GA4 offers a set of predefined event parameters that cover common user interactions. These recommended parameters, such as item_id, item_name, and currency, provide standardization and consistency in data collection. Whenever possible, utilize these predefined parameters to benefit from GA4’s built-in functionality and reporting capabilities. However, if your requirements exceed the recommended parameters, you can create custom ones tailored to your needs.

A list of all GA4 predefined event parameters is available here.

Implement Event Parameters Correctly

To capture event parameters accurately, ensure they are properly implemented in your website or app’s tracking code. Follow the GA4 implementation guides provided by Google to ensure the correct syntax and structure. Verify that the parameter names, data types, and values align with your documentation. Conduct thorough testing to ensure data is being collected as intended and review data in your GA4 reports to validate its accuracy.

Again, one of the biggest issues you may face is use of spaces in parameter names. All spaces MUST be replaced with underscores (_). Event parameter names are also limited to 40 characters and content for the parameter is limited to 100 characters.

Analyze and Utilize Event Parameters

Once you have collected data with event parameters, make the most of it by analyzing and utilizing the insights gained. Leverage custom reports, audience segmentation, and data exploration features in GA4 to uncover patterns, trends, and user behaviors. Use event parameters to create advanced segments, compare performance across different user attributes, and improve personalization efforts. The richer and more granular your event parameter data, the better you can understand your audience and optimize your website or app accordingly.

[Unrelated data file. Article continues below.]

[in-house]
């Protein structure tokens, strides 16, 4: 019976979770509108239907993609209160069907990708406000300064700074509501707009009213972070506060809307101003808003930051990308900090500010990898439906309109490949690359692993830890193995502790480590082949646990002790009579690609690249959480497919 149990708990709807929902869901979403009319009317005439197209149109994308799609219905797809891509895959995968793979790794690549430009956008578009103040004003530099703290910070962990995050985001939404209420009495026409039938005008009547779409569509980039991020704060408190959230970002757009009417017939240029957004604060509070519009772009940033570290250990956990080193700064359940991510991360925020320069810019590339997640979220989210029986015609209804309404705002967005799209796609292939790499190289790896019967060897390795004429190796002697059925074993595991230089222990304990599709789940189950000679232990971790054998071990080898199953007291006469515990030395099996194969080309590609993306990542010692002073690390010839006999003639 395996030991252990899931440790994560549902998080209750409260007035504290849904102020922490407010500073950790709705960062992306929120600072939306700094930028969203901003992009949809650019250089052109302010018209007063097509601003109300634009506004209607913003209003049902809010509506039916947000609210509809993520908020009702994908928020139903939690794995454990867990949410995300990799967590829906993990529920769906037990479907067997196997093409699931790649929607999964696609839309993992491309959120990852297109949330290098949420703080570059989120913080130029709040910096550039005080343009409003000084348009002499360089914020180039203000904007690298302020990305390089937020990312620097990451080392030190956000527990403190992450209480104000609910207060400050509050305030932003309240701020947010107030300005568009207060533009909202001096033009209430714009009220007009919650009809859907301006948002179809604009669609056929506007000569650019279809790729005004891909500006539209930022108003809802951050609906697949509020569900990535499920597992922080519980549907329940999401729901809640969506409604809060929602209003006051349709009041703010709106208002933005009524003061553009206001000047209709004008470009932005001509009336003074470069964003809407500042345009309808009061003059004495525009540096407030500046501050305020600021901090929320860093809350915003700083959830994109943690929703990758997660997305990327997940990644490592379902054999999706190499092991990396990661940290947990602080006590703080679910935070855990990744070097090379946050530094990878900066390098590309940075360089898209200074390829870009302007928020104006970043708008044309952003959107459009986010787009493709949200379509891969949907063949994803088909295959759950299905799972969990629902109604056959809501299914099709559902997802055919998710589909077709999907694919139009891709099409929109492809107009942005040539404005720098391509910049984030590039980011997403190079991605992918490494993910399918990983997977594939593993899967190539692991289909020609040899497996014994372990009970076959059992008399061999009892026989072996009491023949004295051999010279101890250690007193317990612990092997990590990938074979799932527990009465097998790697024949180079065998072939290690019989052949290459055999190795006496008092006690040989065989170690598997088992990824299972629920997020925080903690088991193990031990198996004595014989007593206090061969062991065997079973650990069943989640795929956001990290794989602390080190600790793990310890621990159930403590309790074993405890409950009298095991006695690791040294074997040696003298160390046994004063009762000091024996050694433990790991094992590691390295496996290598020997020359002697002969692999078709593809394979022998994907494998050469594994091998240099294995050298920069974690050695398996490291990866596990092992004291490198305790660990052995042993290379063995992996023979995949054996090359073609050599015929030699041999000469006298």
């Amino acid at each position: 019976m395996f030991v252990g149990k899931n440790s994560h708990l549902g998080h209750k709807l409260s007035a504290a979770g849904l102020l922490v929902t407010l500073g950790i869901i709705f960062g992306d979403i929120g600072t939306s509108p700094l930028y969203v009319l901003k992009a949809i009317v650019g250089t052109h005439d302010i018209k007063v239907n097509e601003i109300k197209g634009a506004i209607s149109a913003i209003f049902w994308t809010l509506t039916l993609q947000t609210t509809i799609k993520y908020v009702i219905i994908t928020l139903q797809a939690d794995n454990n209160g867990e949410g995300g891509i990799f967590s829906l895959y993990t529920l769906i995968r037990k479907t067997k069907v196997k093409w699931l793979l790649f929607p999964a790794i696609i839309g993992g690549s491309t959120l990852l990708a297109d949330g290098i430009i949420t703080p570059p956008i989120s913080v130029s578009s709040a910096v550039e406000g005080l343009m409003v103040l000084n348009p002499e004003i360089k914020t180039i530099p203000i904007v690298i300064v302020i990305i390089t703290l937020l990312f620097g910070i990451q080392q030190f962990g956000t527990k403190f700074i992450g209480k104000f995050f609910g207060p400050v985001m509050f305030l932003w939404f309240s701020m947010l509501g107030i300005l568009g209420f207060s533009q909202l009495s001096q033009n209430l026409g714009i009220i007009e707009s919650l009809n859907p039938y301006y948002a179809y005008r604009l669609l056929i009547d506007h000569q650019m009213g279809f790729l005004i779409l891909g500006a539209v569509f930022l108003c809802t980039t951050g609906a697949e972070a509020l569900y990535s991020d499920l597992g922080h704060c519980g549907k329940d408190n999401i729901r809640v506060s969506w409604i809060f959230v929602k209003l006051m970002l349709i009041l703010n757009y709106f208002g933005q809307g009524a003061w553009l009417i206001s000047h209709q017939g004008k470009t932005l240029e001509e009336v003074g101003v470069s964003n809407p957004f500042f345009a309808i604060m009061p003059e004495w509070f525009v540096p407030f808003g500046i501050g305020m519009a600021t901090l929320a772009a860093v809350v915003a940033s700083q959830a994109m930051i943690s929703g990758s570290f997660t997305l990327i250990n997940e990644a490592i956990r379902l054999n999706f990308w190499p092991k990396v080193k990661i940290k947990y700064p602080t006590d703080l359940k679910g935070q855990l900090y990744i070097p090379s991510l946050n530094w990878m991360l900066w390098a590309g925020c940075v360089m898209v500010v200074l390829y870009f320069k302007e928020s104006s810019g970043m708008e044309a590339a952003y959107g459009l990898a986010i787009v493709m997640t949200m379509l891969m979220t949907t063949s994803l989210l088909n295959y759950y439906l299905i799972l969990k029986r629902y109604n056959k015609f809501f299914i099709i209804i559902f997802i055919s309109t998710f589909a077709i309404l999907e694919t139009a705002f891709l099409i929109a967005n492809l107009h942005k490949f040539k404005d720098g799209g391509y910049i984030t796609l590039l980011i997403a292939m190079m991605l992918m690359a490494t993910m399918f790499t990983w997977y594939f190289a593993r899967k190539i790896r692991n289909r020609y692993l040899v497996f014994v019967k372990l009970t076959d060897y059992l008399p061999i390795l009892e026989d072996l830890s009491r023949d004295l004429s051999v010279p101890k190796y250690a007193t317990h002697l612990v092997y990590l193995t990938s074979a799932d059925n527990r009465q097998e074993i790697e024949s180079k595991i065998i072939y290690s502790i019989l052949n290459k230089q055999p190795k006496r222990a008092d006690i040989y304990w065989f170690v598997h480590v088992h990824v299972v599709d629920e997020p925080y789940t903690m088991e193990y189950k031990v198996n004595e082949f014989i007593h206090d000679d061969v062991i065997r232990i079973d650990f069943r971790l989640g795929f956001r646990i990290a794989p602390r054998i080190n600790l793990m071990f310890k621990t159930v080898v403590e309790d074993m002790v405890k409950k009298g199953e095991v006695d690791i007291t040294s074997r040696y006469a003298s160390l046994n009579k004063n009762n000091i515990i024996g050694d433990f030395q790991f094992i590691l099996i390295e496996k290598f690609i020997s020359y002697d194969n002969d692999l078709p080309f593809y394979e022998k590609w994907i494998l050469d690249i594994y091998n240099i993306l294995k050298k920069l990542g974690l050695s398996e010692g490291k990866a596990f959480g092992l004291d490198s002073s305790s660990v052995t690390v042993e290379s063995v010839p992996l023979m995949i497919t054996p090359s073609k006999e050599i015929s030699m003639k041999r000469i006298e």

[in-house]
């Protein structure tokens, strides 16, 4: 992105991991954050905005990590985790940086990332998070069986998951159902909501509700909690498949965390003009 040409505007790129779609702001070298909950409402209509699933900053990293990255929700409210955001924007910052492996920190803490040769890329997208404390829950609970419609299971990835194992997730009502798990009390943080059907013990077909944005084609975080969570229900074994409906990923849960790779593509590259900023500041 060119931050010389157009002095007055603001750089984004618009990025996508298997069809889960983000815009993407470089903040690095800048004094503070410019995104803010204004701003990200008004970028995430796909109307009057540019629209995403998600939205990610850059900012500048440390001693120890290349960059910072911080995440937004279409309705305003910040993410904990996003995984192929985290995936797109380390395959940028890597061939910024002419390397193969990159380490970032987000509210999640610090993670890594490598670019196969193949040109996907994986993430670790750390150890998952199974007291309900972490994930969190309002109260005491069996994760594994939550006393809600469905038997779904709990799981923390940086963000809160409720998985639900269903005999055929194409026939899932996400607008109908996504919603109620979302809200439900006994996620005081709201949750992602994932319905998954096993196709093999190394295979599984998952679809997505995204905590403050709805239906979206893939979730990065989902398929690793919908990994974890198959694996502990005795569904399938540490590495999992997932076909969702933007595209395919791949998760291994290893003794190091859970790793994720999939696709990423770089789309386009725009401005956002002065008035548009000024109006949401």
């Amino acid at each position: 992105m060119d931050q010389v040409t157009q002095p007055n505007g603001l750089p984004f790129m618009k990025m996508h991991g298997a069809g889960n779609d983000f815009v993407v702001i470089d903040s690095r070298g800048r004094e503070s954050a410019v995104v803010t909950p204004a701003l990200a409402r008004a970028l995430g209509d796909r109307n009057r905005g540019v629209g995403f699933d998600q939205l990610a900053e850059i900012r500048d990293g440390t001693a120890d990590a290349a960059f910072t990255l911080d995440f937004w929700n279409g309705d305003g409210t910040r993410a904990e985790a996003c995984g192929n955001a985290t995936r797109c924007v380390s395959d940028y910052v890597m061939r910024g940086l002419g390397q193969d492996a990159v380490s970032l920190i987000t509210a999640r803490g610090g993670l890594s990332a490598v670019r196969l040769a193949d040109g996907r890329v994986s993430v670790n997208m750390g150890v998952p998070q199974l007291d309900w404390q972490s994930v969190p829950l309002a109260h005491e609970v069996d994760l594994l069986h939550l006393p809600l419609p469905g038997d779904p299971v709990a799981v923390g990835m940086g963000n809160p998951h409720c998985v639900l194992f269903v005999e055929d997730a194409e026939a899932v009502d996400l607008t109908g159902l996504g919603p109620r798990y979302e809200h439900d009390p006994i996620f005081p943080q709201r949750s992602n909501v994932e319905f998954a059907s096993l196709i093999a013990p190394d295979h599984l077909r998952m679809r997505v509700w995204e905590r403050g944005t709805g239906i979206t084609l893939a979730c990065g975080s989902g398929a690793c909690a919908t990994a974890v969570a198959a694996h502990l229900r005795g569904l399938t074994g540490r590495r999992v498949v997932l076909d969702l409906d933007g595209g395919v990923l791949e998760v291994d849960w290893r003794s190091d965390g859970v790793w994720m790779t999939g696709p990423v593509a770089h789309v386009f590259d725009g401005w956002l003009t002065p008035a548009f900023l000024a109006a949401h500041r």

An example of a custom report using event parameters is shown below:

Conclusion

Event parameters in GA4 empower you to collect detailed and customized data, enabling deeper insights into user behavior. By following these best practices, you can ensure the accuracy, consistency, and usefulness of the data you collect. Understanding the purpose of event parameters, planning and documenting them, using descriptive naming conventions, limiting their number, leveraging recommended parameters, implementing them correctly, and analyzing the data effectively will help you make informed decisions and drive meaningful improvements to your digital presence.

Do you have questions about event parameters in Google Analytics 4?

Our team of experts is here to help whenever you need us.

Author

  • Ben Brooks

    Ben Brooks is a Senior Lead Digital Analytics consultant at InfoTrust. In this role, he works with clients to understand their analytics needs and concerns. He then works with developers to implement analytics to support these needs, and end users to understand and visualize the results of said analytics. In his free time, he can be found taking photographs of landscapes and transportation subjects, producing short videos, reading, and walking his miniature dachshund Bella. Ben lives in the Seattle, Washington area.

    View all posts
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Originally Published: July 26, 2023

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August 25, 2023
Originally published on July 26, 2023